Science-Watching: New Insights into Polyamorphism Could Influence How Drugs Are Formulated

[from the Royal Society of Chemistry’s Chemistry World, by Patrick de Jongh]

Results from a study combining experiments and simulations could overturn the assumption that amorphous forms of the same compound have the same molecular arrangement. The team behind the work claims to have prepared three amorphous forms of the diuretic drug hydrochlorothiazide and determined that they have distinct properties and distinct types of disorder. ‘If polyamorphism is proved in the future to be a universal—or at least not a very rare—phenomenon, then the pharmaceutical industry will need to make screens for polyamorphism and this will also be an opportunity for patenting,’ comments Inês Martins, from the University of Copenhagen in Denmark, who led the work with Thomas Rades.

Crystalline active pharmaceutical ingredients (APIs) often suffer from poor solubility. A common strategy to circumvent this problem is converting APIs into their amorphous form. This has been demonstrated for various APIs, including hydrochlorothiazide. However, the physical properties of polyamorphs are dependent on how they were prepared. Given there are no straightforward techniques to study how molecules interact and organise themselves in amorphous materials, the area is poorly understood.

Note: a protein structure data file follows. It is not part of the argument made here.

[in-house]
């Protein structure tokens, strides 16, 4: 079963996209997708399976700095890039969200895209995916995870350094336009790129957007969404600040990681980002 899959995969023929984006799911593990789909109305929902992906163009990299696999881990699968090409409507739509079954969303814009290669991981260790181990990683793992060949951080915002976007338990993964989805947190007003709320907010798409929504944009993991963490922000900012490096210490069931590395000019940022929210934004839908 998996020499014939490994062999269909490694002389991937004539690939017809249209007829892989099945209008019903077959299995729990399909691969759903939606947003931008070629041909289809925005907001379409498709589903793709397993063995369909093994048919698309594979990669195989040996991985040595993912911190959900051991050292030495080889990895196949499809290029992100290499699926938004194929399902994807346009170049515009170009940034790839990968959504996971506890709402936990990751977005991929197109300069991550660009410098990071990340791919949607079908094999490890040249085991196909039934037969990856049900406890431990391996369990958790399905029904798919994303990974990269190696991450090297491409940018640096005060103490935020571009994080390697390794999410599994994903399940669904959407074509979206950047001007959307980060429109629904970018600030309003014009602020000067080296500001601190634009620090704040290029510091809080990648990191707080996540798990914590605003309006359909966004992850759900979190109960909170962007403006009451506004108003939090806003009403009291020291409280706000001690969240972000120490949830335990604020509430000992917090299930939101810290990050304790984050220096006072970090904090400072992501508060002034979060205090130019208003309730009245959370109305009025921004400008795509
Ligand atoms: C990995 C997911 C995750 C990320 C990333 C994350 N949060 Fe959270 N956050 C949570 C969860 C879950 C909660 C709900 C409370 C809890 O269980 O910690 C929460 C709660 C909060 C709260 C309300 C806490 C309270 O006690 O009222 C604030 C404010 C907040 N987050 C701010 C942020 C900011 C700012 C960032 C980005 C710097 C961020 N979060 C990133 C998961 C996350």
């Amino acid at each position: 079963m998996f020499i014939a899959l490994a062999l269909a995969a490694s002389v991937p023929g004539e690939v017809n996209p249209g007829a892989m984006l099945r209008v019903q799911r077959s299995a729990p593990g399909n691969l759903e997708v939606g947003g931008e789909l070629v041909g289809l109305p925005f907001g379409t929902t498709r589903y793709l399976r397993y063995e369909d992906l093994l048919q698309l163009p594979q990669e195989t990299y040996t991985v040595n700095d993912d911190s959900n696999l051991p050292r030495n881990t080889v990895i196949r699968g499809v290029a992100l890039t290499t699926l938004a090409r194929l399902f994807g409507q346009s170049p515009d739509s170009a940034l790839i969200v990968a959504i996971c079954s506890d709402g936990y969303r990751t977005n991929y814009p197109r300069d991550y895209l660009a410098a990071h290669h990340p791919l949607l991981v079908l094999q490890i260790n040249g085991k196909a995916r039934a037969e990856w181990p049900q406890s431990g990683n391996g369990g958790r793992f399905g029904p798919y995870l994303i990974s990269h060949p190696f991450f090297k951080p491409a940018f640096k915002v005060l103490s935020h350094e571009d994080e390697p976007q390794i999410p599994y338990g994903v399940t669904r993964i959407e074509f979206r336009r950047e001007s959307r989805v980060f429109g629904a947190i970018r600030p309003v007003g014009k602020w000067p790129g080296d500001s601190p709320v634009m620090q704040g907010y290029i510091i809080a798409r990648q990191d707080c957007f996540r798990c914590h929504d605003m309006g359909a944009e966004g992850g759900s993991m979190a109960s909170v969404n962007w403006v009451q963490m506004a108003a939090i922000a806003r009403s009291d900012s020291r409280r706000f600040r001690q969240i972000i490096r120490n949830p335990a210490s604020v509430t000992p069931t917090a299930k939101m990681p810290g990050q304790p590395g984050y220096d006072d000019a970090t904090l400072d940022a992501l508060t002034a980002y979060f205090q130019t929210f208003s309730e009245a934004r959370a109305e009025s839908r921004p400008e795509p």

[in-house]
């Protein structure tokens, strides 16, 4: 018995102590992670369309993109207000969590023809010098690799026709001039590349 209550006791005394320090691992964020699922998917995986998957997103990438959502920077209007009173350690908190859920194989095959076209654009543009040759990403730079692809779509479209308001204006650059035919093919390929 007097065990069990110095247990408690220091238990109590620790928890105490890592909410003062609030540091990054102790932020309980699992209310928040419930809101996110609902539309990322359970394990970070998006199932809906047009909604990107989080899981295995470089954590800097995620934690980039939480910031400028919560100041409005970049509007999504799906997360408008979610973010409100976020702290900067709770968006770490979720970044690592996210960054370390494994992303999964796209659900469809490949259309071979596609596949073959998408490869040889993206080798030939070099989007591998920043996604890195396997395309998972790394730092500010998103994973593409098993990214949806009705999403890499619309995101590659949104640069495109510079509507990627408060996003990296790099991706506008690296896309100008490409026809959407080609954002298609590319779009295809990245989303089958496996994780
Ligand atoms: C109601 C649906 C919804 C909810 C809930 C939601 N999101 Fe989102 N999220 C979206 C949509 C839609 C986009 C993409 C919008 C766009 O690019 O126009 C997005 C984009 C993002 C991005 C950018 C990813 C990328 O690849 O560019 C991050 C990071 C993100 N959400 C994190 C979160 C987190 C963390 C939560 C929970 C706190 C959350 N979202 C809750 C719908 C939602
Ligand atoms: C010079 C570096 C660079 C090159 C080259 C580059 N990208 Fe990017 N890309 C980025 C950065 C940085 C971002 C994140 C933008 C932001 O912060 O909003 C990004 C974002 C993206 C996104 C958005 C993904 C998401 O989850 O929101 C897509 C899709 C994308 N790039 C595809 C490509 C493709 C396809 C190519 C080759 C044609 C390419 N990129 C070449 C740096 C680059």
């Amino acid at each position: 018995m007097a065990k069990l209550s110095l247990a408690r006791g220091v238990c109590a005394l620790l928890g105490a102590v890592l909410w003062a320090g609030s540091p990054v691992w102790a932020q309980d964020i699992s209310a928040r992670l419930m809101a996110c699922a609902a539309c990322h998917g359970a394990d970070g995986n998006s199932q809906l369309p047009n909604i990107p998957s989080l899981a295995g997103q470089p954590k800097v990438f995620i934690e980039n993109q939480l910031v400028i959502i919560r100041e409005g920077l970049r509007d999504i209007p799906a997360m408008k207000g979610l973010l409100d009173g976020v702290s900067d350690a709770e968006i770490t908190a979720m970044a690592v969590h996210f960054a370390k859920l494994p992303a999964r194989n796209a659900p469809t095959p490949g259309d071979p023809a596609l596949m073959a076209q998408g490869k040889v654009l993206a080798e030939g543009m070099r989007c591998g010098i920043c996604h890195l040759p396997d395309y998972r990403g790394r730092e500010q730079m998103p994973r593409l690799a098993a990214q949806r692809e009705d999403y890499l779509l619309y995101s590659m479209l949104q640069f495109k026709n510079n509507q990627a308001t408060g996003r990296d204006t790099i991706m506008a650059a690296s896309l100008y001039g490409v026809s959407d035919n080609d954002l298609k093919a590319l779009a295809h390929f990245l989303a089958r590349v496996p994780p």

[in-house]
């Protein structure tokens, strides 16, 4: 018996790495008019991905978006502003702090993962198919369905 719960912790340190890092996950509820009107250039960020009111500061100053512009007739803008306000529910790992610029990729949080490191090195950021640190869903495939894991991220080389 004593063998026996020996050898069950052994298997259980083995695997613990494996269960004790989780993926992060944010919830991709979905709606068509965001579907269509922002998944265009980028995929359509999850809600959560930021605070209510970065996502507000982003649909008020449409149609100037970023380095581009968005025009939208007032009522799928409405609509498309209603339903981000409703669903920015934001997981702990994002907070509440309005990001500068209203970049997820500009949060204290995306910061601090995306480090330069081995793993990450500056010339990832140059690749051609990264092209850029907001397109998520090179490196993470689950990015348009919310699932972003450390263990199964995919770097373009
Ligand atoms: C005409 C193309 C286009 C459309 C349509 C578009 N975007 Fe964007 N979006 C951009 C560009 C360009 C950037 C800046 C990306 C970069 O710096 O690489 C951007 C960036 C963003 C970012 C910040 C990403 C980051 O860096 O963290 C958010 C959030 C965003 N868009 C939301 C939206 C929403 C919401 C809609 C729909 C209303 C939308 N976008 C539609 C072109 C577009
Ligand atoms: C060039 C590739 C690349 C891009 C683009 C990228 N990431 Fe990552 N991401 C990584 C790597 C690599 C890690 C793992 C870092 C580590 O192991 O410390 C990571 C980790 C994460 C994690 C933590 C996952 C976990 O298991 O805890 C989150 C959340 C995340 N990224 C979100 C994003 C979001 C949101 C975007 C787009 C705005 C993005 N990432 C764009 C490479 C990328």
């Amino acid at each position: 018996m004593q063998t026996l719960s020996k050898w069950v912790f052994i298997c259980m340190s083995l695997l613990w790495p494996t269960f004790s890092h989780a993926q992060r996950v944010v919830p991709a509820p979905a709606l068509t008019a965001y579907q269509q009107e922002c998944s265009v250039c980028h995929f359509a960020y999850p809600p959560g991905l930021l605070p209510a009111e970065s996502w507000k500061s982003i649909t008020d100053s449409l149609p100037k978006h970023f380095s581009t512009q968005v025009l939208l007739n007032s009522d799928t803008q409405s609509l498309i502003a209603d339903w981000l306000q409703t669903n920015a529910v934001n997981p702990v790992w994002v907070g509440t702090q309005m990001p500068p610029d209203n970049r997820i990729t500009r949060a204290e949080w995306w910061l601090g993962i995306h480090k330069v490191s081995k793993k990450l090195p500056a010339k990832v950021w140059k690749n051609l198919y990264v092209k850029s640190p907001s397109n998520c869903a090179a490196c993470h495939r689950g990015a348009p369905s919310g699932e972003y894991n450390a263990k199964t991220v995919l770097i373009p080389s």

Nevertheless, a team surrounding Rades and Martins set out to identify how amorphous forms of the same API, presenting different physicochemical properties, differ from each other. They decided to study hydrochlorothiazide as it was previously shown to have polyamorphs with glass transition temperatures above room temperature, which facilitates the preparation, isolation and analysis of its different polyamorphs. Starting from crystalline hydrochlorothiazide, they produced three polyamorphs: polyamorph I via spray-drying, polyamorph II via quench-cooling and polyamorph III by ball-milling. Thermal analysis revealed a significantly lower glass-transition temperature for polyamorph I (88.7°C), whereas polyamorphs II and III had similar glass-transition temperatures (117.5°C and 119.7°C, respectively). The polyamorphs also demonstrated very different shelf-life stabilities against crystallisation.